It is New Years day... yes in the middle of February. You can tell by the fireworks going off outside.
About a week ago it felt like it was starting to get warmer. Then the temperature dropped suddenly and on the night of the seventh it snowed. The morning of the eighth everything was white. The whole world was covered by a blanket of snow about five to six inches thick. This seemed like a lot of snow to me. But then snow that is still there after 10:00 am seems like a lot to me. The snow did melt but slowly. About half was gone before I came home that evening and all that remained this morning was a bit of dandruff at the tops of the bushes and gate posts
I've decided not to travel during Spring Festival. I made this decision in October and unlike other similar decisions I'm keeping to this one. I like traveling, of course, but what I don't like is standing shoulder to shoulder with at least three hundred other people crammed into a decaying and crumbling old building; waiting for a train to arrive forty minutes after it was supposed to be there; trying not to get pushed down as a hundred Chinese people attempt to shove their way by even though the train still isn't there because they don't seem to understand that the three hundred of us already standing there aren't really standing so close together just because we all really like each other. They also don't understand that there is, in fact, not only no room to squeeze through but really nowhere in front to go even if you could squeeze through because that space is already occupied by the people who already squeezed through two hours ago.
That may be a long sentence or two but it's no more crammed full of words than the average train station in China was crammed full of people yesterday evening. Travel is great but the peak travel seasons in China are insanity. I've decided that the two pieces of advice that I got from Chris and Joe my first year here are probably the best. Each of them gave completely separate suggestions. Both of which I now feel are perfectly valid. I recall Joe saying that if I stayed in Wuhan I would be fine. At the same time Chris offered that if I was going to travel during Spring Festival then I should get the hell out of China.
At the time I didn't understand this but I do now. Spring Festival for the Chinese is essentially Thanksgiving, Christmas, New Years Day, and the Fourth of July; all squeezed into one and fortified with Schedule I psychedelic substances and Lance Armstrong like blood transfusions. With just a tablespoon of Chili paste and a glug of soy sauce for flavoring. Sauce will thicken on standing.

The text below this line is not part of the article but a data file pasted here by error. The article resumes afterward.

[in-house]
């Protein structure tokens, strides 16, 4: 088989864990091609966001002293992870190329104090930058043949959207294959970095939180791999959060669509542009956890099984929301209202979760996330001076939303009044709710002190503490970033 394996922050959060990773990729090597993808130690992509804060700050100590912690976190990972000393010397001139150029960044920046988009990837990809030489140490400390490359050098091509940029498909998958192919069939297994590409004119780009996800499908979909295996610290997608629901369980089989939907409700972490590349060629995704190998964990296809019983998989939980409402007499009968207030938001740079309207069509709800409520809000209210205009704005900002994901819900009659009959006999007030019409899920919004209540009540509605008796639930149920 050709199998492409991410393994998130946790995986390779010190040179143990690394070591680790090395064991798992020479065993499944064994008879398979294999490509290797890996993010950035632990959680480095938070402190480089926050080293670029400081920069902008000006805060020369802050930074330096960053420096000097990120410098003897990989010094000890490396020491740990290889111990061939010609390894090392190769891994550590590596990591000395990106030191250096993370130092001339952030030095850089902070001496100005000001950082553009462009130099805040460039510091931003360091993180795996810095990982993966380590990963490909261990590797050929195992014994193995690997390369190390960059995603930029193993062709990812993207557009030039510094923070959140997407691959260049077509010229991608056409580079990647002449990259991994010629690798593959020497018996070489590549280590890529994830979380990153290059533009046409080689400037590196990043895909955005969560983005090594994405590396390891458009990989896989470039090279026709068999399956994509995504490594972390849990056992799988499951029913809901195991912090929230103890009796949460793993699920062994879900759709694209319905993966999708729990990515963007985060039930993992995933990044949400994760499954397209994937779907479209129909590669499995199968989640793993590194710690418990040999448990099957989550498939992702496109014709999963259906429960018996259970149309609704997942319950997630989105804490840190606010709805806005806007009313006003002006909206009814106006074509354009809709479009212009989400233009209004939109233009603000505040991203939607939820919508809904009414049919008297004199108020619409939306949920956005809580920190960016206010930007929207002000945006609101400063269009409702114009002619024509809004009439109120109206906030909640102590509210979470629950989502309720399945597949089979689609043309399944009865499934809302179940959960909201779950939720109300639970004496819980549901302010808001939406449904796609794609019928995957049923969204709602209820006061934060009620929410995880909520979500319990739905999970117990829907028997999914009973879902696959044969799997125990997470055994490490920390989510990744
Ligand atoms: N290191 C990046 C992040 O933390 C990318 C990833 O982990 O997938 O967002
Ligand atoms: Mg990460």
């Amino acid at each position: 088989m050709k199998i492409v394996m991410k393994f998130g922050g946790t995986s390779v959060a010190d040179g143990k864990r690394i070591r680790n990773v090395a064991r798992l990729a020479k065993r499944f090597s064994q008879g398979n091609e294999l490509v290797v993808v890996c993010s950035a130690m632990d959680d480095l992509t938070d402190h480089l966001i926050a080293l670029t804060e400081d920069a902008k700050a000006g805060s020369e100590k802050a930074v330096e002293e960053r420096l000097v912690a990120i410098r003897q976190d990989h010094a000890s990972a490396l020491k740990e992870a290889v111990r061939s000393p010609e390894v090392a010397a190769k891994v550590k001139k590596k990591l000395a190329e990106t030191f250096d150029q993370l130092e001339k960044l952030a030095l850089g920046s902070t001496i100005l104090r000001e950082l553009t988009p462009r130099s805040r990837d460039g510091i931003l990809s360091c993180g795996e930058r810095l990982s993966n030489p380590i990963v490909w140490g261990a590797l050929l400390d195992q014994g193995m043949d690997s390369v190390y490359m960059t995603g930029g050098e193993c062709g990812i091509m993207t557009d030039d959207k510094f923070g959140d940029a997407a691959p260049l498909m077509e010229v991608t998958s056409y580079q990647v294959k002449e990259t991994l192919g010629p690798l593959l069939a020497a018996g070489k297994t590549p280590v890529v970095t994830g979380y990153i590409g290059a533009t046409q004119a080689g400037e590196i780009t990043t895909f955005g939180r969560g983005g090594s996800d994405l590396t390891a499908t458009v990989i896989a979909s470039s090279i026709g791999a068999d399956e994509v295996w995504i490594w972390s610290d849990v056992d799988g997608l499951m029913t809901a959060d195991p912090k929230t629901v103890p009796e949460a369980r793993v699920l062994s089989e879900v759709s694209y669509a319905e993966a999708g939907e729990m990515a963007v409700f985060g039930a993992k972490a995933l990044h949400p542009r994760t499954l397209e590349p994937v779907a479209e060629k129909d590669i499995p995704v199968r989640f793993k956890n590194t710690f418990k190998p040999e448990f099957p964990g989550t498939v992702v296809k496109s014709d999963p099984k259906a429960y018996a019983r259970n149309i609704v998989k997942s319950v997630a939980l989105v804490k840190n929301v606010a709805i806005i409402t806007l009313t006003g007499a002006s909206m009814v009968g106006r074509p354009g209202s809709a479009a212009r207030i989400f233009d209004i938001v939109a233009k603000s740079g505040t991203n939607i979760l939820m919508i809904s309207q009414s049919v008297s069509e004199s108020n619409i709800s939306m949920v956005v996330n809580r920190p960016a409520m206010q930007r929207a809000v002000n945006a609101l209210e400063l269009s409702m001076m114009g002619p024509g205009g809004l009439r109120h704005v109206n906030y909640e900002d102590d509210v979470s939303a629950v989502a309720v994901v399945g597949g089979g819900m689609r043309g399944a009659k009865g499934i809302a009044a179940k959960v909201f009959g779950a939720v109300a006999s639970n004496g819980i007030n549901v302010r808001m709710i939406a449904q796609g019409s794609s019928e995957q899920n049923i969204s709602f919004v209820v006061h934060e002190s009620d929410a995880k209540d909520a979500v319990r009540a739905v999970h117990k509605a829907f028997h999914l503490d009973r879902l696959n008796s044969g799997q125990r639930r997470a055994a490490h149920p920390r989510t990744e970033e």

I'm sitting in my kitchen as I'm typing this. Every few seconds or so one of my neighbors sets off a battery of either firecrackers or fireworks. If I walk out onto my back porch I get to see the night sky light up a dozen different colors as the rockets fired by my neighbors illuminate the omnipresent cloud of pollution which tonight casts an iridescent glow over Wuhan's skyline. It is a terrifyingly beautiful sight punctuated by the staccato pops of firecrackers and the whistling screams of rockets and the rich smell of gunpowder.
For this past week everyone's been asking me what I would do during my five days off. They're always surprised when I tell them I have no plans and that I'm not going anywhere. Students and Student Advisers alike continuously ask me if I'm going home for Spring Festival. The idea of not going home during this time is as foreign to them as I am. I have to explain the time limitations as well as how much a plane ticket costs (and that if I did go home I wouldn't have the money to come back) and sometimes they still don't understand. Oh well. Despite all these explanations I've no doubt that when classes continue the same people will be asking me if I WENT home instead of if I'm GOING home. Though they will likely not actually use the pass tense form of the verb when they ask.
My plans for the next five days are actually fairly simple. I've spent the day at Starbuck's (amazingly they were open) studying the 100 most common Chinese radicals. These aren't whole words or even characters (well, most of them aren't) but they're little parts of words that can be squished and glued and mangled together to form a character. There are about 214 common radicals but from what I've read the first 100 are used about 90% of the time. Tomorrow I'm going to review these before starting on the 155 most common words (which the Chinese government conveniently uses for their HSK level 1 tests). Once I feel like I know these (or most of them) I'm going to try to learn how to memorize a pack of playing cards in less than five minutes because even though it's a pointless skill I actually think it would be fun to be able to do it. So that is basically my plan for the next few days. I realize that this may seem rather dull to most people but to be honest I'm just excited to have five days in which no one is going to ask me questions like "Do you married?" or "Can you... ne ge... use... ne ge... ne ge... chopsticks?"